A plant used as a symbol of New Zealand, almost as often as the silver fern, is the NZ flax or Phormium. It has long sword-shaped leaves and upright flowering spikes and when not battered by the elements can have an imposing "architectural" presence. Many garden cultivars have been bred with different leaf colouration and currently it is in fashion in Northern Hemisphere horticulture, particularly in England it seems. There are swathes of flax plants along the steep hillsides bordering Wellington's south coast, and it also grows right down on the rocky shore.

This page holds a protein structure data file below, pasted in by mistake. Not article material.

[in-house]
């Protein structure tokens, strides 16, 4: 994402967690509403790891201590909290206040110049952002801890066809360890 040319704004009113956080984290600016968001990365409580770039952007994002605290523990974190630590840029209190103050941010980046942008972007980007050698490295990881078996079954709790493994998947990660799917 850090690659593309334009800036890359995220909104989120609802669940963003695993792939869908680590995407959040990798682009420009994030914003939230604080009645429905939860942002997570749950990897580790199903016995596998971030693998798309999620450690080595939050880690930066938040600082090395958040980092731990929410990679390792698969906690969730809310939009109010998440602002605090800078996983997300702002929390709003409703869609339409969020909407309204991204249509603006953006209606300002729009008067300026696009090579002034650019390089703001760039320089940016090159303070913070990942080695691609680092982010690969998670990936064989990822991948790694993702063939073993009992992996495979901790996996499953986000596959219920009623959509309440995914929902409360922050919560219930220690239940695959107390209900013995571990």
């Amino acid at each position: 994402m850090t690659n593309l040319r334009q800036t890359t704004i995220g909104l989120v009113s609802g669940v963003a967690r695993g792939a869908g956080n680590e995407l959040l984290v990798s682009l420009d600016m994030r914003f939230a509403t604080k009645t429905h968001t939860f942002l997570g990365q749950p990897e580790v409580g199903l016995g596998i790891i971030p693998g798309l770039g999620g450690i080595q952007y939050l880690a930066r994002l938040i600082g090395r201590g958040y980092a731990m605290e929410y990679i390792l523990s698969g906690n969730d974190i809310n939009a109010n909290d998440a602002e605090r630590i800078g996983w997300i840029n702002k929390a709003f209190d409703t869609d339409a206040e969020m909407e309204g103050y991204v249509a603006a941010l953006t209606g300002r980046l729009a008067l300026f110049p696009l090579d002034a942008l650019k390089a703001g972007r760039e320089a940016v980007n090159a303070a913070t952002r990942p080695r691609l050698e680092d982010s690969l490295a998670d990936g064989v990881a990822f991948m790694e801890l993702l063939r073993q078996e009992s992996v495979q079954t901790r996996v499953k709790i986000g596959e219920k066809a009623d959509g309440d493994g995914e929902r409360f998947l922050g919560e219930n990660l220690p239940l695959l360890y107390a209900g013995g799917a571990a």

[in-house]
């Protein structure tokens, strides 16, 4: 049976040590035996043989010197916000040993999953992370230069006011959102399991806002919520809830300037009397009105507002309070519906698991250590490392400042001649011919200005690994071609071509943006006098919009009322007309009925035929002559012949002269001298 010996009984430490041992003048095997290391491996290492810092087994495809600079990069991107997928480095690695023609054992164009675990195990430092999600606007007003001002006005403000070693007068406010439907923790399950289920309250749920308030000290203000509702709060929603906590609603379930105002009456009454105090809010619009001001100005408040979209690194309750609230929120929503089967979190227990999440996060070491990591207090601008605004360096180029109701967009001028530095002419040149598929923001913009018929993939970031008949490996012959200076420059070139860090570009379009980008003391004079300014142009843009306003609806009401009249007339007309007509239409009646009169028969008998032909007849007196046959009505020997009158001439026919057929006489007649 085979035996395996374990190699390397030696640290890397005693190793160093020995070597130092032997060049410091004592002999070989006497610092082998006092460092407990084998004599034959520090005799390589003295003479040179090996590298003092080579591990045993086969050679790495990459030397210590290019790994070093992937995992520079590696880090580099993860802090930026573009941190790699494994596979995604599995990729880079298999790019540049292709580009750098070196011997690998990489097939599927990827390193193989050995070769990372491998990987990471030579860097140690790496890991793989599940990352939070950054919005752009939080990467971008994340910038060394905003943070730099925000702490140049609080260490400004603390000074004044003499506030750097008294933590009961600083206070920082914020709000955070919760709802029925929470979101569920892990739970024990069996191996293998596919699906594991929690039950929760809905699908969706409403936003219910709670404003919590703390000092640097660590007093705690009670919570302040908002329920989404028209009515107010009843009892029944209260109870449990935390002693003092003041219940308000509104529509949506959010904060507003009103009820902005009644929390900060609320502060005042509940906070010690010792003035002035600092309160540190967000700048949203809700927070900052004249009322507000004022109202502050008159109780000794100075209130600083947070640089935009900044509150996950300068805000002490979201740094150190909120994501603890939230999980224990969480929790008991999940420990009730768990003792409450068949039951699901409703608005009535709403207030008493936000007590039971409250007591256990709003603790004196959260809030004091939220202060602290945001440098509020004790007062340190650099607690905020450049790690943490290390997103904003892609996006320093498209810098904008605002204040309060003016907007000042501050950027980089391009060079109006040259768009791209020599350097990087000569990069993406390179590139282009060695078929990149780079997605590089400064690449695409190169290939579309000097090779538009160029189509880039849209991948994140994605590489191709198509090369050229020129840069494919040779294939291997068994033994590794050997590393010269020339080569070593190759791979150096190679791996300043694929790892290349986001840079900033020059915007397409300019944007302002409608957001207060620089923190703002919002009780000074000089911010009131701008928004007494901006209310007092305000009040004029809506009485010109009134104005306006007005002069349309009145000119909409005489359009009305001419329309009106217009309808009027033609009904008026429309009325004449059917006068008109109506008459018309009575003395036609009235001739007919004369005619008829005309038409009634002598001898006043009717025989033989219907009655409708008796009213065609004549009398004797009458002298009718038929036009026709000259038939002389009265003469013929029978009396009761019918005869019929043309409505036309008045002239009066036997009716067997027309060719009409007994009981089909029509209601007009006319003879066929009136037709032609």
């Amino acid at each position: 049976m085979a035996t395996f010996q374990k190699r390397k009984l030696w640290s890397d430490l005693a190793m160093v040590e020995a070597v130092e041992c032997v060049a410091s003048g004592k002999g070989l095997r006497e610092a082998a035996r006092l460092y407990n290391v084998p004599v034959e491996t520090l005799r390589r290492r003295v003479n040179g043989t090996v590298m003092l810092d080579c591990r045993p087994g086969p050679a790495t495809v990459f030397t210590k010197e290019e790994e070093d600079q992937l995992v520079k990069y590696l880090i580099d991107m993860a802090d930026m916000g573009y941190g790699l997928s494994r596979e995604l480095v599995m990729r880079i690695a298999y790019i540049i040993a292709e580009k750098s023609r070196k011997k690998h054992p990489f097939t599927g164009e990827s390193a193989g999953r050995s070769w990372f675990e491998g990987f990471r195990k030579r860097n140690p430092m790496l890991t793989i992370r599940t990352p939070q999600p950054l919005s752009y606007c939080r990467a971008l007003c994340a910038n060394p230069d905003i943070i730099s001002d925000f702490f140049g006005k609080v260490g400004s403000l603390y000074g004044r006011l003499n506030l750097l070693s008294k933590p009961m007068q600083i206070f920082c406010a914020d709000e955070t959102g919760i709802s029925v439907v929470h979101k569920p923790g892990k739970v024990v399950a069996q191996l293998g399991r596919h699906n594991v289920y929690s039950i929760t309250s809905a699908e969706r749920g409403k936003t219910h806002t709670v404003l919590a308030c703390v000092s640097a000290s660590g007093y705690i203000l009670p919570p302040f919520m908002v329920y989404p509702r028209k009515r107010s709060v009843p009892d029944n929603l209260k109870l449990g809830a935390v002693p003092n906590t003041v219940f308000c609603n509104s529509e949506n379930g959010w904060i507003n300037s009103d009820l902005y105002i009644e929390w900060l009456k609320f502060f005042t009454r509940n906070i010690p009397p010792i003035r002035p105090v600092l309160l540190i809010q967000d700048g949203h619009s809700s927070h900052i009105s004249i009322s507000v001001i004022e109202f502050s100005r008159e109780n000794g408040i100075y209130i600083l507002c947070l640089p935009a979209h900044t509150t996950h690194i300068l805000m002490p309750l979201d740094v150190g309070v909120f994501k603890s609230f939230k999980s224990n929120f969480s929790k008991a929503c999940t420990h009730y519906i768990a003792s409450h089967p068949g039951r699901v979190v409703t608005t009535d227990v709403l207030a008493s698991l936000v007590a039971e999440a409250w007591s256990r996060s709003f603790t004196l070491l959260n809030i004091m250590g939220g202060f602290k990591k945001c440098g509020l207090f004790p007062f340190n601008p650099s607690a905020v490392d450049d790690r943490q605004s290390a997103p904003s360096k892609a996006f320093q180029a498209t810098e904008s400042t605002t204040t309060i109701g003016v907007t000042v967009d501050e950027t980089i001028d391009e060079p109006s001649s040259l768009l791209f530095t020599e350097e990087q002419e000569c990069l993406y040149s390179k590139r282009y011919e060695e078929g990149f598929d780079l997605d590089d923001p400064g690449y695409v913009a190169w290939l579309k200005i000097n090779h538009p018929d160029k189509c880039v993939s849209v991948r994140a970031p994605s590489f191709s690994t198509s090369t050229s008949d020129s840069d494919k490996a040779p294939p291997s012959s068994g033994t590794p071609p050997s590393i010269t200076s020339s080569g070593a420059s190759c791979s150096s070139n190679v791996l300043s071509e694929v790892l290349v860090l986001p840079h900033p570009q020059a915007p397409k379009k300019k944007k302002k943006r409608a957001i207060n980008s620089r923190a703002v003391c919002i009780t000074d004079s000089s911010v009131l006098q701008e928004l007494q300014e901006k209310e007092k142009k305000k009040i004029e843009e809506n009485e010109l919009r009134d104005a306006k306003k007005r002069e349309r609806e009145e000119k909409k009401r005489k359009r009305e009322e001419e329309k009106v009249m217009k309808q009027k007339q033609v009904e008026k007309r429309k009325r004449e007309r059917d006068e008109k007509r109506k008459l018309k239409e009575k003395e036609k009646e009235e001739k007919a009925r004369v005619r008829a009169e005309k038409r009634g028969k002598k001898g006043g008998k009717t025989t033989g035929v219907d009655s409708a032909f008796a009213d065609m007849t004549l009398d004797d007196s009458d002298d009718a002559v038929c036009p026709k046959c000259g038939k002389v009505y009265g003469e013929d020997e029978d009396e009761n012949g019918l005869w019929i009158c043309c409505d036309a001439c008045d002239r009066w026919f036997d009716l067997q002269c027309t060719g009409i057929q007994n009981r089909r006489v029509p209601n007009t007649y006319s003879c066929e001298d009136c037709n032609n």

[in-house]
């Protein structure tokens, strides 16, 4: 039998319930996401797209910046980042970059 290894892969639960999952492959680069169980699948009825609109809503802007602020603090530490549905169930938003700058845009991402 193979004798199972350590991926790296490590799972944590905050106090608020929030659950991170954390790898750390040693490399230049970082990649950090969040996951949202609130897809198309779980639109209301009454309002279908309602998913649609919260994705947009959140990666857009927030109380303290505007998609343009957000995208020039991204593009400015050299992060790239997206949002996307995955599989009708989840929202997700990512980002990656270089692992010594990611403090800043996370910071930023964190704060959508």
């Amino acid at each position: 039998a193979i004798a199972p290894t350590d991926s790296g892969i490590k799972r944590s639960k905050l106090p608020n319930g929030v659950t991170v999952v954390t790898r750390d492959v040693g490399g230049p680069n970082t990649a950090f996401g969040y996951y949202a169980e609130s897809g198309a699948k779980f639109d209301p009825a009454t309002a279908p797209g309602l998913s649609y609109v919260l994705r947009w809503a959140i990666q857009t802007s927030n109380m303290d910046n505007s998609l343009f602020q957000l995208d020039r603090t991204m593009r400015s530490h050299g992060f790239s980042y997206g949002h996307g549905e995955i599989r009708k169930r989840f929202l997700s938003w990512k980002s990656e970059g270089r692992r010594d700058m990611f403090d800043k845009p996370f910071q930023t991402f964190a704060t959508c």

Around the Cook Strait the plants are generally Phormium colensoi, or wharariki. It is tough and resilient, and now in flower. It is not related to the flax of the Northern Hemisphere, although it is also a source of fibre. In fact it is a member of the lily family. What the flowers lack in size, they make up for in number - flowers cluster along branchlets up tall flowering spikes. They provide nectar, particularly enjoyed by the tui. Alas, the one I saw feeding on the flax today was not interested in having its portrait taken, so I made a flower portrait instead...a rather more cooperative subject.